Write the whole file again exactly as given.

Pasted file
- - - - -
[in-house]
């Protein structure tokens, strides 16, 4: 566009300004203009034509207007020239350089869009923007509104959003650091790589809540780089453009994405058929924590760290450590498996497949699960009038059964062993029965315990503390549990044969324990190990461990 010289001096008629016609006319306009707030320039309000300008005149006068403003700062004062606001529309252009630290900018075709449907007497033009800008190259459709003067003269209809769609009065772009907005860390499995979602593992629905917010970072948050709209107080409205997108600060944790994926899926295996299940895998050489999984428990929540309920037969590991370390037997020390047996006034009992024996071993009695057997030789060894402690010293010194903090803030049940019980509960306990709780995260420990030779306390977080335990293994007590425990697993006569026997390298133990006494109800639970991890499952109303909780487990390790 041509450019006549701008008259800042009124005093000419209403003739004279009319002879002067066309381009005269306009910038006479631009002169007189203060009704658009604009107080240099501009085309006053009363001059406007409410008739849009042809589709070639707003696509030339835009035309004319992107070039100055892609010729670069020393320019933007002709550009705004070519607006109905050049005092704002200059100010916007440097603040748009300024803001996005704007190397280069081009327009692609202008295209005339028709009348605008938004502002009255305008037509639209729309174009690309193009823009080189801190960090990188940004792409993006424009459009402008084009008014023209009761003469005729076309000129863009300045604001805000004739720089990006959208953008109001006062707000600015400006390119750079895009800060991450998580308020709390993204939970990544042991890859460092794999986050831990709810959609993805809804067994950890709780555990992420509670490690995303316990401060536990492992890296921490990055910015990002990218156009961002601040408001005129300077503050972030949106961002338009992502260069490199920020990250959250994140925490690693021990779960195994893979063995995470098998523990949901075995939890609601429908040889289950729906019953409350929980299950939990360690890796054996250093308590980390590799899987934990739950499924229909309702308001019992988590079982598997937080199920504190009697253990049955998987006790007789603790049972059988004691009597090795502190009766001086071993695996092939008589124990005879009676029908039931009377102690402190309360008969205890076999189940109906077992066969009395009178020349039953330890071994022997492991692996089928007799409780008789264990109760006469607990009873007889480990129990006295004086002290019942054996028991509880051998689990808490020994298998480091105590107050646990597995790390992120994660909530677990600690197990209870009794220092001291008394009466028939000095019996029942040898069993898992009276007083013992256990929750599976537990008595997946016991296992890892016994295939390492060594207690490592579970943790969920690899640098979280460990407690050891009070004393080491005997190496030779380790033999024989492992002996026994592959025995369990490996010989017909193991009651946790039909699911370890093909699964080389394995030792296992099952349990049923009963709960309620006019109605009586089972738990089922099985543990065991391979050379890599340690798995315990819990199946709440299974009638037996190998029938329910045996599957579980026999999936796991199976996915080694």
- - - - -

[in-house]
């Protein structure tokens, strides 16, 4: 566009300004203009034509207007020239350089869009923007509104959003650091790589809540780089453009994405058929924590760290450590498996497949699960009038059964062993029965315990503390549990044969324990190990461990 010289001096008629016609006319306009707030320039309000300008005149006068403003700062004062606001529309252009630290900018075709449907007497033009800008190259459709003067003269209809769609009065772009907005860390499995979602593992629905917010970072948050709209107080409205997108600060944790994926899926295996299940895998050489999984428990929540309920037969590991370390037997020390047996006034009992024996071993009695057997030789060894402690010293010194903090803030049940019980509960306990709780995260420990030779306390977080335990293994007590425990697993006569026997390298133990006494109800639970991890499952109303909780487990390790 041509450019006549701008008259800042009124005093000419209403003739004279009319002879002067066309381009005269306009910038006479631009002169007189203060009704658009604009107080240099501009085309006053009363001059406007409410008739849009042809589709070639707003696509030339835009035309004319992107070039100055892609010729670069020393320019933007002709550009705004070519607006109905050049005092704002200059100010916007440097603040748009300024803001996005704007190397280069081009327009692609202008295209005339028709009348605008938004502002009255305008037509639209729309174009690309193009823009080189801190960090990188940004792409993006424009459009402008084009008014023209009761003469005729076309000129863009300045604001805000004739720089990006959208953008109001006062707000600015400006390119750079895009800060991450998580308020709390993204939970990544042991890859460092794999986050831990709810959609993805809804067994950890709780555990992420509670490690995303316990401060536990492992890296921490990055910015990002990218156009961002601040408001005129300077503050972030949106961002338009992502260069490199920020990250959250994140925490690693021990779960195994893979063995995470098998523990949901075995939890609601429908040889289950729906019953409350929980299950939990360690890796054996250093308590980390590799899987934990739950499924229909309702308001019992988590079982598997937080199920504190009697253990049955998987006790007789603790049972059988004691009597090795502190009766001086071993695996092939008589124990005879009676029908039931009377102690402190309360008969205890076999189940109906077992066969009395009178020349039953330890071994022997492991692996089928007799409780008789264990109760006469607990009873007889480990129990006295004086002290019942054996028991509880051998689990808490020994298998480091105590107050646990597995790390992120994660909530677990600690197990209870009794220092001291008394009466028939000095019996029942040898069993898992009276007083013992256990929750599976537990008595997946016991296992890892016994295939390492060594207690490592579970943790969920690899640098979280460990407690050891009070004393080491005997190496030779380790033999024989492992002996026994592959025995369990490996010989017909193991009651946790039909699911370890093909699964080389394995030792296992099952349990049923009963709960309620006019109605009586089972738990089922099985543990065991391979050379890599340690798995315990819990199946709440299974009638037996190998029938329910045996599957579980026999999936796991199976996915080694």